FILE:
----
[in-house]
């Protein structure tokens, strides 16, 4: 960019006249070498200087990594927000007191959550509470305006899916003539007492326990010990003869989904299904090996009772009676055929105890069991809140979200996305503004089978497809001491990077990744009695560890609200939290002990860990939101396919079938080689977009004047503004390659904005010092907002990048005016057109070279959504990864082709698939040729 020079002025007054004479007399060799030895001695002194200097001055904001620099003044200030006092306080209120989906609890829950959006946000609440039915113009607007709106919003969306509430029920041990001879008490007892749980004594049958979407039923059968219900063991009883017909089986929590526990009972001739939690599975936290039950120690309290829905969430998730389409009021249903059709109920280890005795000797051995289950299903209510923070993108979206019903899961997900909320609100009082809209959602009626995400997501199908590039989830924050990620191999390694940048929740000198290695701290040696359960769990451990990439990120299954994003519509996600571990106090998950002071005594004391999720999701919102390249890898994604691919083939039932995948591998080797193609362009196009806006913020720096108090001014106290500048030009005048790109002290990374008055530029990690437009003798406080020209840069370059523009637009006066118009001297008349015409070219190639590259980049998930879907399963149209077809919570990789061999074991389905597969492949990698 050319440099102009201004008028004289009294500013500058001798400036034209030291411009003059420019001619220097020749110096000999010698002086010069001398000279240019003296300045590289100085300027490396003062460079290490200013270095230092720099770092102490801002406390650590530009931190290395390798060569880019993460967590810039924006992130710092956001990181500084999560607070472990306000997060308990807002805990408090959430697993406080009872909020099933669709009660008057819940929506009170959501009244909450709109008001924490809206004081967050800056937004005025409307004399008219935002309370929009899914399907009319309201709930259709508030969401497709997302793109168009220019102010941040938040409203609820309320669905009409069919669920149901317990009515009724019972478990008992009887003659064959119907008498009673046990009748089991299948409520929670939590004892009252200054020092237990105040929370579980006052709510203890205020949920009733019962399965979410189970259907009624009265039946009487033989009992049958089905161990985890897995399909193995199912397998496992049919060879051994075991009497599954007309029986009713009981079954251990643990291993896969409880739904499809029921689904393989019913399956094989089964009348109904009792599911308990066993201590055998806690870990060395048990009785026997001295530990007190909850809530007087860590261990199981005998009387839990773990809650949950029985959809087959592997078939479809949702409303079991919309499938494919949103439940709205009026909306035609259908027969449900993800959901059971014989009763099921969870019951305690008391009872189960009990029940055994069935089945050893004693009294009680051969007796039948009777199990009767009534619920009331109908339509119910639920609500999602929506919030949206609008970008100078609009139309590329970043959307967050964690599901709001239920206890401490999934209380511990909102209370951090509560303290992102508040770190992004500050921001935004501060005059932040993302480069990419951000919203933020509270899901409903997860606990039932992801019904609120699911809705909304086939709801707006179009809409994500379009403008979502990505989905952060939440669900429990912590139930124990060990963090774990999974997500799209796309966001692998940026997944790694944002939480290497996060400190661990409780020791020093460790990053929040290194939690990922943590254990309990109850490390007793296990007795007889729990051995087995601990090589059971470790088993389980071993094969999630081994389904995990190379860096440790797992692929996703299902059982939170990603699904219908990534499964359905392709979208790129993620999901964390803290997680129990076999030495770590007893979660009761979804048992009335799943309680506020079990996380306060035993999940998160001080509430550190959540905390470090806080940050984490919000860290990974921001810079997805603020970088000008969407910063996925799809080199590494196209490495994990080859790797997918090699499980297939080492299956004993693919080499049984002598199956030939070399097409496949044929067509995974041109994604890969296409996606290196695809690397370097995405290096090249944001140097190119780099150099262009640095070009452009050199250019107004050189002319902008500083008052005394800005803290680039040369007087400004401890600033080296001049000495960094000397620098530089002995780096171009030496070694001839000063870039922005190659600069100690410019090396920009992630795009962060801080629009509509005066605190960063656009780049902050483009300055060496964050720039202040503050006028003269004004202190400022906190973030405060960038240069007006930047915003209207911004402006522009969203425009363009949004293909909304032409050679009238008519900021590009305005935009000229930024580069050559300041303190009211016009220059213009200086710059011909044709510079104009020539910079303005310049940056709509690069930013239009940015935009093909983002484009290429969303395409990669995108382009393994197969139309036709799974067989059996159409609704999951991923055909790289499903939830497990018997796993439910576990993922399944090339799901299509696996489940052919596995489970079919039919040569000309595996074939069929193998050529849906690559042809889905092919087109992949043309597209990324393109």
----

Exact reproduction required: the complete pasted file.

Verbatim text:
[in-house]
């Protein structure tokens, strides 16, 4: 960019006249070498200087990594927000007191959550509470305006899916003539007492326990010990003869989904299904090996009772009676055929105890069991809140979200996305503004089978497809001491990077990744009695560890609200939290002990860990939101396919079938080689977009004047503004390659904005010092907002990048005016057109070279959504990864082709698939040729 020079002025007054004479007399060799030895001695002194200097001055904001620099003044200030006092306080209120989906609890829950959006946000609440039915113009607007709106919003969306509430029920041990001879008490007892749980004594049958979407039923059968219900063991009883017909089986929590526990009972001739939690599975936290039950120690309290829905969430998730389409009021249903059709109920280890005795000797051995289950299903209510923070993108979206019903899961997900909320609100009082809209959602009626995400997501199908590039989830924050990620191999390694940048929740000198290695701290040696359960769990451990990439990120299954994003519509996600571990106090998950002071005594004391999720999701919102390249890898994604691919083939039932995948591998080797193609362009196009806006913020720096108090001014106290500048030009005048790109002290990374008055530029990690437009003798406080020209840069370059523009637009006066118009001297008349015409070219190639590259980049998930879907399963149209077809919570990789061999074991389905597969492949990698 050319440099102009201004008028004289009294500013500058001798400036034209030291411009003059420019001619220097020749110096000999010698002086010069001398000279240019003296300045590289100085300027490396003062460079290490200013270095230092720099770092102490801002406390650590530009931190290395390798060569880019993460967590810039924006992130710092956001990181500084999560607070472990306000997060308990807002805990408090959430697993406080009872909020099933669709009660008057819940929506009170959501009244909450709109008001924490809206004081967050800056937004005025409307004399008219935002309370929009899914399907009319309201709930259709508030969401497709997302793109168009220019102010941040938040409203609820309320669905009409069919669920149901317990009515009724019972478990008992009887003659064959119907008498009673046990009748089991299948409520929670939590004892009252200054020092237990105040929370579980006052709510203890205020949920009733019962399965979410189970259907009624009265039946009487033989009992049958089905161990985890897995399909193995199912397998496992049919060879051994075991009497599954007309029986009713009981079954251990643990291993896969409880739904499809029921689904393989019913399956094989089964009348109904009792599911308990066993201590055998806690870990060395048990009785026997001295530990007190909850809530007087860590261990199981005998009387839990773990809650949950029985959809087959592997078939479809949702409303079991919309499938494919949103439940709205009026909306035609259908027969449900993800959901059971014989009763099921969870019951305690008391009872189960009990029940055994069935089945050893004693009294009680051969007796039948009777199990009767009534619920009331109908339509119910639920609500999602929506919030949206609008970008100078609009139309590329970043959307967050964690599901709001239920206890401490999934209380511990909102209370951090509560303290992102508040770190992004500050921001935004501060005059932040993302480069990419951000919203933020509270899901409903997860606990039932992801019904609120699911809705909304086939709801707006179009809409994500379009403008979502990505989905952060939440669900429990912590139930124990060990963090774990999974997500799209796309966001692998940026997944790694944002939480290497996060400190661990409780020791020093460790990053929040290194939690990922943590254990309990109850490390007793296990007795007889729990051995087995601990090589059971470790088993389980071993094969999630081994389904995990190379860096440790797992692929996703299902059982939170990603699904219908990534499964359905392709979208790129993620999901964390803290997680129990076999030495770590007893979660009761979804048992009335799943309680506020079990996380306060035993999940998160001080509430550190959540905390470090806080940050984490919000860290990974921001810079997805603020970088000008969407910063996925799809080199590494196209490495994990080859790797997918090699499980297939080492299956004993693919080499049984002598199956030939070399097409496949044929067509995974041109994604890969296409996606290196695809690397370097995405290096090249944001140097190119780099150099262009640095070009452009050199250019107004050189002319902008500083008052005394800005803290680039040369007087400004401890600033080296001049000495960094000397620098530089002995780096171009030496070694001839000063870039922005190659600069100690410019090396920009992630795009962060801080629009509509005066605190960063656009780049902050483009300055060496964050720039202040503050006028003269004004202190400022906190973030405060960038240069007006930047915003209207911004402006522009969203425009363009949004293909909304032409050679009238008519900021590009305005935009000229930024580069050559300041303190009211016009220059213009200086710059011909044709510079104009020539910079303005310049940056709509690069930013239009940015935009093909983002484009290429969303395409990669995108382009393994197969139309036709799974067989059996159409609704999951991923055909790289499903939830497990018997796993439910576990993922399944090339799901299509696996489940052919596995489970079919039919040569000309595996074939069929193998050529849906690559042809889905092919087109992949043309597209990324393109």